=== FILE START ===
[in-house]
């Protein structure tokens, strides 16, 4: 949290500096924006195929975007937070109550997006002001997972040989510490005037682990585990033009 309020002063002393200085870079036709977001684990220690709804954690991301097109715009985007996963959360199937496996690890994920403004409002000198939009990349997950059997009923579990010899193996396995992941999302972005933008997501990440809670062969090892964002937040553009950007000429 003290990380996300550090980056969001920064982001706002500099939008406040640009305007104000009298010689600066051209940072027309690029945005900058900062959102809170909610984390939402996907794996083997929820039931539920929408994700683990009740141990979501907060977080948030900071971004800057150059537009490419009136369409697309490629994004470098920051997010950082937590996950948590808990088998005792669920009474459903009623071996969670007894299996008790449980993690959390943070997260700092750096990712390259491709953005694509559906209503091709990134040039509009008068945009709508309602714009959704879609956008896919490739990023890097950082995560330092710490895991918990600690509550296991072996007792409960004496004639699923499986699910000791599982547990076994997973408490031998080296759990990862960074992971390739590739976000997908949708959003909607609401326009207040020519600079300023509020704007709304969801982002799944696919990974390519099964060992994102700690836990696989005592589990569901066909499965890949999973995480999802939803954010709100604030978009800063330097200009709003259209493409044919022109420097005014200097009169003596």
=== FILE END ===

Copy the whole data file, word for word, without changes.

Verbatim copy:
[in-house]
């Protein structure tokens, strides 16, 4: 949290500096924006195929975007937070109550997006002001997972040989510490005037682990585990033009 309020002063002393200085870079036709977001684990220690709804954690991301097109715009985007996963959360199937496996690890994920403004409002000198939009990349997950059997009923579990010899193996396995992941999302972005933008997501990440809670062969090892964002937040553009950007000429 003290990380996300550090980056969001920064982001706002500099939008406040640009305007104000009298010689600066051209940072027309690029945005900058900062959102809170909610984390939402996907794996083997929820039931539920929408994700683990009740141990979501907060977080948030900071971004800057150059537009490419009136369409697309490629994004470098920051997010950082937590996950948590808990088998005792669920009474459903009623071996969670007894299996008790449980993690959390943070997260700092750096990712390259491709953005694509559906209503091709990134040039509009008068945009709508309602714009959704879609956008896919490739990023890097950082995560330092710490895991918990600690509550296991072996007792409960004496004639699923499986699910000791599982547990076994997973408490031998080296759990990862960074992971390739590739976000997908949708959003909607609401326009207040020519600079300023509020704007709304969801982002799944696919990974390519099964060992994102700690836990696989005592589990569901066909499965890949999973995480999802939803954010709100604030978009800063330097200009709003259209493409044919022109420097005014200097009169003596």